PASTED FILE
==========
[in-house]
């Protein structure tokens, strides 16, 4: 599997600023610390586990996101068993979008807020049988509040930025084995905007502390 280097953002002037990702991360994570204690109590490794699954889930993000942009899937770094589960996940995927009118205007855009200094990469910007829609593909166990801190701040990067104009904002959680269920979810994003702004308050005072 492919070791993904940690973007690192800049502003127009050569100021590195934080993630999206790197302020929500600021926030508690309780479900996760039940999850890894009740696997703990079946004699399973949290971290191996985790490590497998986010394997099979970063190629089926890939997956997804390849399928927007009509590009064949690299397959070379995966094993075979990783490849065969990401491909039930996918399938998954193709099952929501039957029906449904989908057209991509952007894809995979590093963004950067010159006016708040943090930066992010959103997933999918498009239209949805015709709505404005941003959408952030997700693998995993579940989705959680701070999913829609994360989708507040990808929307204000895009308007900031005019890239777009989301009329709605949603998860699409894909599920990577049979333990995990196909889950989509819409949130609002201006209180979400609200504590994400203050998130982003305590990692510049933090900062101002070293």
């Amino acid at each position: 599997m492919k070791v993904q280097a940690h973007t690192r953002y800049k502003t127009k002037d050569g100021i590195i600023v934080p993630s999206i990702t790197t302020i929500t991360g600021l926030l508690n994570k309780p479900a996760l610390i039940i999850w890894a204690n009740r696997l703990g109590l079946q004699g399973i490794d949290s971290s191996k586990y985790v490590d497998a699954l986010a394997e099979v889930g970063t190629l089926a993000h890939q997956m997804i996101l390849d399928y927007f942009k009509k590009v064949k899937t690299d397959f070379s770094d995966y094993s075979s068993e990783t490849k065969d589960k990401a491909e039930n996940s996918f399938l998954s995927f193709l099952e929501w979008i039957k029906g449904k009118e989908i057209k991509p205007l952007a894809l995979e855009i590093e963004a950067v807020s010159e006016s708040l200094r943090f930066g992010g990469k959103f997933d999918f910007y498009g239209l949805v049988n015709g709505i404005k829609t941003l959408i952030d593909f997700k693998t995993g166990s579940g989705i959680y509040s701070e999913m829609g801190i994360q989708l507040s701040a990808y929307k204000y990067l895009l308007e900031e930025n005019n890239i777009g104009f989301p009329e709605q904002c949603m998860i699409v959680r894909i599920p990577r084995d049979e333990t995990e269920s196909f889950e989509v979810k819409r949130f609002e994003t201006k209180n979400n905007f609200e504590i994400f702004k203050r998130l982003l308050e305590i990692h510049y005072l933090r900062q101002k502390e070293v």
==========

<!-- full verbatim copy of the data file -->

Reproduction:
[in-house]
């Protein structure tokens, strides 16, 4: 599997600023610390586990996101068993979008807020049988509040930025084995905007502390 280097953002002037990702991360994570204690109590490794699954889930993000942009899937770094589960996940995927009118205007855009200094990469910007829609593909166990801190701040990067104009904002959680269920979810994003702004308050005072 492919070791993904940690973007690192800049502003127009050569100021590195934080993630999206790197302020929500600021926030508690309780479900996760039940999850890894009740696997703990079946004699399973949290971290191996985790490590497998986010394997099979970063190629089926890939997956997804390849399928927007009509590009064949690299397959070379995966094993075979990783490849065969990401491909039930996918399938998954193709099952929501039957029906449904989908057209991509952007894809995979590093963004950067010159006016708040943090930066992010959103997933999918498009239209949805015709709505404005941003959408952030997700693998995993579940989705959680701070999913829609994360989708507040990808929307204000895009308007900031005019890239777009989301009329709605949603998860699409894909599920990577049979333990995990196909889950989509819409949130609002201006209180979400609200504590994400203050998130982003305590990692510049933090900062101002070293």
């Amino acid at each position: 599997m492919k070791v993904q280097a940690h973007t690192r953002y800049k502003t127009k002037d050569g100021i590195i600023v934080p993630s999206i990702t790197t302020i929500t991360g600021l926030l508690n994570k309780p479900a996760l610390i039940i999850w890894a204690n009740r696997l703990g109590l079946q004699g399973i490794d949290s971290s191996k586990y985790v490590d497998a699954l986010a394997e099979v889930g970063t190629l089926a993000h890939q997956m997804i996101l390849d399928y927007f942009k009509k590009v064949k899937t690299d397959f070379s770094d995966y094993s075979s068993e990783t490849k065969d589960k990401a491909e039930n996940s996918f399938l998954s995927f193709l099952e929501w979008i039957k029906g449904k009118e989908i057209k991509p205007l952007a894809l995979e855009i590093e963004a950067v807020s010159e006016s708040l200094r943090f930066g992010g990469k959103f997933d999918f910007y498009g239209l949805v049988n015709g709505i404005k829609t941003l959408i952030d593909f997700k693998t995993g166990s579940g989705i959680y509040s701070e999913m829609g801190i994360q989708l507040s701040a990808y929307k204000y990067l895009l308007e900031e930025n005019n890239i777009g104009f989301p009329e709605q904002c949603m998860i699409v959680r894909i599920p990577r084995d049979e333990t995990e269920s196909f889950e989509v979810k819409r949130f609002e994003t201006k209180n979400n905007f609200e504590i994400f702004k203050r998130l982003l308050e305590i990692h510049y005072l933090r900062q101002k502390e070293v």